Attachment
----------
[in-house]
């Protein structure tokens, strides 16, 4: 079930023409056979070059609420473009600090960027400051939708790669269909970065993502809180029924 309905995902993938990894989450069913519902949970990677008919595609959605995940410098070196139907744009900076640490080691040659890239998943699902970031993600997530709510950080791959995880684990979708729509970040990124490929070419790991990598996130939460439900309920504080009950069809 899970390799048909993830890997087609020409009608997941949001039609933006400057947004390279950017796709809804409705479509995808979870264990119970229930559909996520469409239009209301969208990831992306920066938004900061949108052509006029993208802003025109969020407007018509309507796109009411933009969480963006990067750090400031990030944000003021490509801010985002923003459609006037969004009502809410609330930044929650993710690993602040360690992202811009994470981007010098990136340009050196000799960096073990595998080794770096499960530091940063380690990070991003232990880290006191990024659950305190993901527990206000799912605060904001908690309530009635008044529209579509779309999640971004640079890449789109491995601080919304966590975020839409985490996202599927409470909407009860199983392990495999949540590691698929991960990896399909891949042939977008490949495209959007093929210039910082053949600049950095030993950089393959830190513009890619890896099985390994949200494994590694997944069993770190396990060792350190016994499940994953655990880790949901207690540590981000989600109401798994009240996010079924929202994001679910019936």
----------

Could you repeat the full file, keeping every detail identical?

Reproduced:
[in-house]
């Protein structure tokens, strides 16, 4: 079930023409056979070059609420473009600090960027400051939708790669269909970065993502809180029924 309905995902993938990894989450069913519902949970990677008919595609959605995940410098070196139907744009900076640490080691040659890239998943699902970031993600997530709510950080791959995880684990979708729509970040990124490929070419790991990598996130939460439900309920504080009950069809 899970390799048909993830890997087609020409009608997941949001039609933006400057947004390279950017796709809804409705479509995808979870264990119970229930559909996520469409239009209301969208990831992306920066938004900061949108052509006029993208802003025109969020407007018509309507796109009411933009969480963006990067750090400031990030944000003021490509801010985002923003459609006037969004009502809410609330930044929650993710690993602040360690992202811009994470981007010098990136340009050196000799960096073990595998080794770096499960530091940063380690990070991003232990880290006191990024659950305190993901527990206000799912605060904001908690309530009635008044529209579509779309999640971004640079890449789109491995601080919304966590975020839409985490996202599927409470909407009860199983392990495999949540590691698929991960990896399909891949042939977008490949495209959007093929210039910082053949600049950095030993950089393959830190513009890619890896099985390994949200494994590694997944069993770190396990060792350190016994499940994953655990880790949901207690540590981000989600109401798994009240996010079924929202994001679910019936």